Universal Periodic Review
The Universal Periodic Review (UPR) is an intergovernmental mechanism of regular assessment of human rights situations in UN Member States. Established by the UN General Assembly in 2006, the UPR is one of the innovations stemming from the creation of the Human Rights Council.
The fact that all states are repeatedly – every 4 and a half years – subject to such human rights scrutiny by other countries and civil society stakeholders makes the UPR procedure unique and instrumental in protecting and monitoring human rights worldwide. An important added value of the UPR is that it brings into the limelight also countries which are for various reasons seldom subject to HRC discussions but whose dire human rights record deserves attention of the international community.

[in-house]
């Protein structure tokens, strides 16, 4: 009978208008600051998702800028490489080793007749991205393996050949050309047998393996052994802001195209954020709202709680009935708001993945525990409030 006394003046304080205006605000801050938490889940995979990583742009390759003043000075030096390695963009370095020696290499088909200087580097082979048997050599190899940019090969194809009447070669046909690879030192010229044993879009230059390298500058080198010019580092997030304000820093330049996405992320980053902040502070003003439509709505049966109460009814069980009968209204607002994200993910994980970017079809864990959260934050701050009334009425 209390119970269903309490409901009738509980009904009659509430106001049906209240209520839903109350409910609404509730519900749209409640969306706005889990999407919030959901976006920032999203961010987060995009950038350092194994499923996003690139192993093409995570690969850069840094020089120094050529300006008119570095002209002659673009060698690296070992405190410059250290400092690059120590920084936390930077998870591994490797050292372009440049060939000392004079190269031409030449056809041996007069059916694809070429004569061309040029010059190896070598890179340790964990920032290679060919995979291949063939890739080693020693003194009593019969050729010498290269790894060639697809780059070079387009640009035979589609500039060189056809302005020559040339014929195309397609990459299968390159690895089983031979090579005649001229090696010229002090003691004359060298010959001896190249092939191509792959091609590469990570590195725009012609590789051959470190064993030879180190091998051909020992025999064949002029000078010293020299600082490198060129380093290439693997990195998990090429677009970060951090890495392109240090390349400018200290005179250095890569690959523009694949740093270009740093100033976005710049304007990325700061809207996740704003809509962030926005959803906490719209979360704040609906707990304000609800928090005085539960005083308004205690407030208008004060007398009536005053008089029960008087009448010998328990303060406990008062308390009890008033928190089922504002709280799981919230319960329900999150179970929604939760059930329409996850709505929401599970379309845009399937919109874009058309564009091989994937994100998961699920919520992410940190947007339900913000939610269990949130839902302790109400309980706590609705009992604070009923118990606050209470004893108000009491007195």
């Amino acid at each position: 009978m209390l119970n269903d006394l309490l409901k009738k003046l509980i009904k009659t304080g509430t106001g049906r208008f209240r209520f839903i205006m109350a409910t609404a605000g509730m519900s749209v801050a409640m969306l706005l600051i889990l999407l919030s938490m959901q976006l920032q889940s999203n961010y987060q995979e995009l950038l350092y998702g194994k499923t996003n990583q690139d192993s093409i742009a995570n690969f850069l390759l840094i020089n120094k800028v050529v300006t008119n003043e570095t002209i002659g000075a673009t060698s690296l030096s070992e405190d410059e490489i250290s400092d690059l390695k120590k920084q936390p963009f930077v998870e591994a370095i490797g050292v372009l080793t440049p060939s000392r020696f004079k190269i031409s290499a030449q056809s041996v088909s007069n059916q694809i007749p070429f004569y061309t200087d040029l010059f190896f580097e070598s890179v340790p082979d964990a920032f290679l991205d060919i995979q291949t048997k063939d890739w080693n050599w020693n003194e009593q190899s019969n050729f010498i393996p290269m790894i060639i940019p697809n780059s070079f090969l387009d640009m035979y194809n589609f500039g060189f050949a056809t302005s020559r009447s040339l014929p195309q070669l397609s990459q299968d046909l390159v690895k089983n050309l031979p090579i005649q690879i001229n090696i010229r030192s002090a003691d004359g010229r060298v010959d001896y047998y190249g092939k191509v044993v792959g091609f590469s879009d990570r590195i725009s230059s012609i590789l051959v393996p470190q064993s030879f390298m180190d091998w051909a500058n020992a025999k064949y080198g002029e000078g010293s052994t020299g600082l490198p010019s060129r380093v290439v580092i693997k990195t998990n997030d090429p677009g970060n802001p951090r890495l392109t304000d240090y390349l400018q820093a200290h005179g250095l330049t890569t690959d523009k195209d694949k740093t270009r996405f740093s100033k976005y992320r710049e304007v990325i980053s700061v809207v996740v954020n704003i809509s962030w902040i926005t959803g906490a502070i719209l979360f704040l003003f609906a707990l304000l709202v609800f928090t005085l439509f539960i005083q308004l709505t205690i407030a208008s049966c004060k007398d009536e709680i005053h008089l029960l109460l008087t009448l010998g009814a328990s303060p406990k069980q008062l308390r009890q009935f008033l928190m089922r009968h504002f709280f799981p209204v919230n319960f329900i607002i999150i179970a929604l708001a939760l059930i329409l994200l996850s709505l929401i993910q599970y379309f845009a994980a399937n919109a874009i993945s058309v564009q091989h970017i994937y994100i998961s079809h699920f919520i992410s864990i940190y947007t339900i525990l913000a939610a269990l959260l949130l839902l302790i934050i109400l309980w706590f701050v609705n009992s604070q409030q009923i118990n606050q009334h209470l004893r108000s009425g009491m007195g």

The UPR is conducted by a Working group of the Human Rights Council three times a year (usually 14 countries in one session) and is based on information provided by the state under review, relevant UN human rights bodies and other stakeholders such as national human rights institutions and NGOs. During the UPR Working Group session, states make recommendations the country under review and ask questions on various human rights problems. The state under scrutiny either accepts or rejects the recommendations made. However, the UPR process is a voluntary exercise and there is no mechanism enforcing the implementation of recommendations the country in question endorsed.
All states had already been at least once subject to the UPR between 2008 and 2011; the second review round is ongoing and will be completed by the end of 2016. The human rights situation in the Czech Republic was reviewed twice, in 2008 and 2012; the third Czech UPR is planned for 2017. The Czech Republic is one of the most active countries in the UPR process.